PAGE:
Divorce and children

Divorce is a traumatic experience for the adults involved, but it can be more damaging to children than to anyone else.  At least a third of the children and adolescents in the U.K. are or will be affected by the divorce or separation of their parents, according to the latest statistics.  Children react in different ways; some appear to cope with the situation quite well, but they are a fairly small percentage of the total.

In younger children, the fear and insecurity resulting from their parents’ break-up often manifests itself in a regression to babyish behaviour, such as bed-wetting and thumb-sucking.  These children may have trouble falling asleep and/or begin having nightmares.  They may cling to or shadow a parent, afraid of being left alone for even a few minutes.

The only way to alleviate the fear and resulting behaviour is for parents to make a priority of reassuring the child.  Whatever the adult issues may be, the child should never be made a part of them.  Parents need to make sure the child understands that divorce or separation is just between the adults, and that it doesn’t mean they love their child less or that the child is in any way at fault.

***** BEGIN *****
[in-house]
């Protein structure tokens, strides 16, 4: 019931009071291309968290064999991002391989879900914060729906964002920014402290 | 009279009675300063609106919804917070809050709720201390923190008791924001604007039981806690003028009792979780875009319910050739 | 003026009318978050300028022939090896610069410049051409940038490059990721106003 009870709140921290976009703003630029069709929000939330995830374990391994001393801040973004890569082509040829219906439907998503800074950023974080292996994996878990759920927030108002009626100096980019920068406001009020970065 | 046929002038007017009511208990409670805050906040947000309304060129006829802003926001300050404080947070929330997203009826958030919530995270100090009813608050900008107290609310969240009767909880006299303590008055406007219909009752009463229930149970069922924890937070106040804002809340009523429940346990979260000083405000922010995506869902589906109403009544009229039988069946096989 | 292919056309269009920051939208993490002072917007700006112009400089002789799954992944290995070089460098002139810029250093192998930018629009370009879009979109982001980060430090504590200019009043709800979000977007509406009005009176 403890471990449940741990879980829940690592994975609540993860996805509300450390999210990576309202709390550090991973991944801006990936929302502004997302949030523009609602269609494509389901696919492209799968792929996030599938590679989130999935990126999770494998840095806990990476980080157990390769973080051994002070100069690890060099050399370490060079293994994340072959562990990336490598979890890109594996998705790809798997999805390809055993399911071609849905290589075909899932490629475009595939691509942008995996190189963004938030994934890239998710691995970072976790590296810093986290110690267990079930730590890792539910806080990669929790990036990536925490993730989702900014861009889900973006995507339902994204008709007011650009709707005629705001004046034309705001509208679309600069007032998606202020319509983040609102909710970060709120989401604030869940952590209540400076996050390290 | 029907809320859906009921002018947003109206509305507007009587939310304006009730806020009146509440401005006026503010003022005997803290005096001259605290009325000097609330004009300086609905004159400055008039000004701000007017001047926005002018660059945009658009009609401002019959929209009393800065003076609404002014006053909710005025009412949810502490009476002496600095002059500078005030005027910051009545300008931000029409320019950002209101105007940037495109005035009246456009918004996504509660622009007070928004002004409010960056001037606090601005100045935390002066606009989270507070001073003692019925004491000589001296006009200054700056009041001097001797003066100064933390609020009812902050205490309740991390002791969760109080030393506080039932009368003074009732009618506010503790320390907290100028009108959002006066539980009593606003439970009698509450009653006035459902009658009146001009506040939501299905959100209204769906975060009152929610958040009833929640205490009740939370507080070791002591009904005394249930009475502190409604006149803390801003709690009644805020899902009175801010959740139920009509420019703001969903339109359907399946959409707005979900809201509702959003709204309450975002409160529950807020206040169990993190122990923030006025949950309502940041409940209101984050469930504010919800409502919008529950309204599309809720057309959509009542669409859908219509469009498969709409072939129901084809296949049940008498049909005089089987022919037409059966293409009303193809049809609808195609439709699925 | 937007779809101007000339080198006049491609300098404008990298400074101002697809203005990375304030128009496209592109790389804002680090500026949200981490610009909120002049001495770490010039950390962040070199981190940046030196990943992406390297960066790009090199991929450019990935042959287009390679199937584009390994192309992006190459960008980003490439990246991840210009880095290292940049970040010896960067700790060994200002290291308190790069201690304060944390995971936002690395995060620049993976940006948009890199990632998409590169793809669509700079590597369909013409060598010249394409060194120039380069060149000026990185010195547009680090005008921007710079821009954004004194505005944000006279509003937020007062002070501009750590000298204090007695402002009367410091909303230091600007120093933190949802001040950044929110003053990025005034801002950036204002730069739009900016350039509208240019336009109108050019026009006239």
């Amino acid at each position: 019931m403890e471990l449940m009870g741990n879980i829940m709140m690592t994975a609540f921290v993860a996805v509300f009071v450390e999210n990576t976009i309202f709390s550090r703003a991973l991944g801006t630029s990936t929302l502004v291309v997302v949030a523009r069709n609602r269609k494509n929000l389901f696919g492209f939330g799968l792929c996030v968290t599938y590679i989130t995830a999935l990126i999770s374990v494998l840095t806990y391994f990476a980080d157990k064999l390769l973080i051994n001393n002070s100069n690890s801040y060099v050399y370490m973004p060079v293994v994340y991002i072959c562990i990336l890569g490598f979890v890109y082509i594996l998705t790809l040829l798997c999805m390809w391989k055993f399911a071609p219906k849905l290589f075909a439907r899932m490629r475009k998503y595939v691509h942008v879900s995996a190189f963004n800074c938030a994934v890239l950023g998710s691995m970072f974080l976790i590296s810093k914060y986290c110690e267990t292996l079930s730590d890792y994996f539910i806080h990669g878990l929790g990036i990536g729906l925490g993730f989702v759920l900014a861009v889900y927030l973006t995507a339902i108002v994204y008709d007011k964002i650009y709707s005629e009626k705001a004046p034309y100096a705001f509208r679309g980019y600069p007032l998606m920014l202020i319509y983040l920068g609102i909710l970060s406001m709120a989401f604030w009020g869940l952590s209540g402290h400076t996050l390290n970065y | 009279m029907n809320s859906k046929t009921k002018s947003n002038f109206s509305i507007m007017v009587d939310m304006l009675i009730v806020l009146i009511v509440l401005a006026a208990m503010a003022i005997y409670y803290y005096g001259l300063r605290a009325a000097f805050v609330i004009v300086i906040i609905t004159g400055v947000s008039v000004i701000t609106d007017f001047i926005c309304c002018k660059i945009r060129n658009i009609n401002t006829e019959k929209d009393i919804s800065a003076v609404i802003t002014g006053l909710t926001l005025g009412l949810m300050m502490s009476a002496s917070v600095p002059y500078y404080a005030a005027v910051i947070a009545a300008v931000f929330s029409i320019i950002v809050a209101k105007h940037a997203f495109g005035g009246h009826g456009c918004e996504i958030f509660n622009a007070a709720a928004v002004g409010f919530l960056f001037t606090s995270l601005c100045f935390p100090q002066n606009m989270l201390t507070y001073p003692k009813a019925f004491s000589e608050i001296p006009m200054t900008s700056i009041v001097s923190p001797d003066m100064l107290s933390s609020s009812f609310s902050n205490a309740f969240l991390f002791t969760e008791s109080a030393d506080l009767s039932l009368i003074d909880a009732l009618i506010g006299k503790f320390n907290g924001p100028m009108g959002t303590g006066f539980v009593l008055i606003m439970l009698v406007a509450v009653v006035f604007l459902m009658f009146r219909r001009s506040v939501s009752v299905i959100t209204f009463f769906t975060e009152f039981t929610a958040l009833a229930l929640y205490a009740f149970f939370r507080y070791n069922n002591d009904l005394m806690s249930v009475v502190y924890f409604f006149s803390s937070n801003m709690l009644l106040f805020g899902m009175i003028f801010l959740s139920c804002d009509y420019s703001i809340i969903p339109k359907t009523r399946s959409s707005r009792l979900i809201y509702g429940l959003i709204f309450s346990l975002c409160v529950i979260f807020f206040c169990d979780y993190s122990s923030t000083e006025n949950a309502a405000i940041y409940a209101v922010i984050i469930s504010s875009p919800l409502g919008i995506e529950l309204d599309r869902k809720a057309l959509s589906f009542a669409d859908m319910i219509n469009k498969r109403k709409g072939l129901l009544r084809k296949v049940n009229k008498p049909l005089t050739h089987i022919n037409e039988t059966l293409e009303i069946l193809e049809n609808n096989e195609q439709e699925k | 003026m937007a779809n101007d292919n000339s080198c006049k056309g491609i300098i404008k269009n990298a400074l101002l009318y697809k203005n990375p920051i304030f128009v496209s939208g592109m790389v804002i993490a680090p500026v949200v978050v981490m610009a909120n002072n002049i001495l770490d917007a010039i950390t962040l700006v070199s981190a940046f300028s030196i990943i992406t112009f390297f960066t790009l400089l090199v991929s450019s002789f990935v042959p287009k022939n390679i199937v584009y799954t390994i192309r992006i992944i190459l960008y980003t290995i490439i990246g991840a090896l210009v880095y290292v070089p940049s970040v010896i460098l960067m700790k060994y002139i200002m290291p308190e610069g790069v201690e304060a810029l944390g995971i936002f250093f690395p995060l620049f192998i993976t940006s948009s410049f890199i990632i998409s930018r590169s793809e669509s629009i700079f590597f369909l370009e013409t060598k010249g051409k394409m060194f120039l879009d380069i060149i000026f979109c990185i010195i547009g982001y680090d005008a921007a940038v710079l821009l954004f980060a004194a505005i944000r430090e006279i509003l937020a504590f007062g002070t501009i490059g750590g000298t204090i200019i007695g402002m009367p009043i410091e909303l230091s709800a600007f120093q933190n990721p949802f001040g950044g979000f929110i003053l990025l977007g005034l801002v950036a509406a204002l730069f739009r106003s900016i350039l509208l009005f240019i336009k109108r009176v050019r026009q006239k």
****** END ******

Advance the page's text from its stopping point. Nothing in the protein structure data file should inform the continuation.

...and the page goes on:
With older children, the break-up may result in other behaviour changes, usually acting out either in anger or as a means of getting attention, or both.  Adolescents will often become depressed and withdrawn, refusing to eat or overeating, or exhibiting disruptive behaviour with classmates and teachers.  They may be angry with one or both parents and take out their anger on any adult in sight.  Depression and moodiness are very common, quite often accompanied by emotional outbursts.

Keeping the lines of communication open, between the two adults and between adults and children, is absolutely essential.  Both parents need to make a point of reassuring their child or children and maintaining as many of the familiar routines as possible.  Children should feel free to ask questions of either parent, and never told that one parent is to blame or made to choose between them.

Children are not possessions, and should be kept well away from any adult battles in court or otherwise.  Minimizing the fears and insecurities that are almost inevitable in a divorce should be the first priority for parents with children of any age.  If the parents cannot provide the support and reassurance that is needed, help is available from outside sources such as the local Child and Adolescent Mental Health Service.

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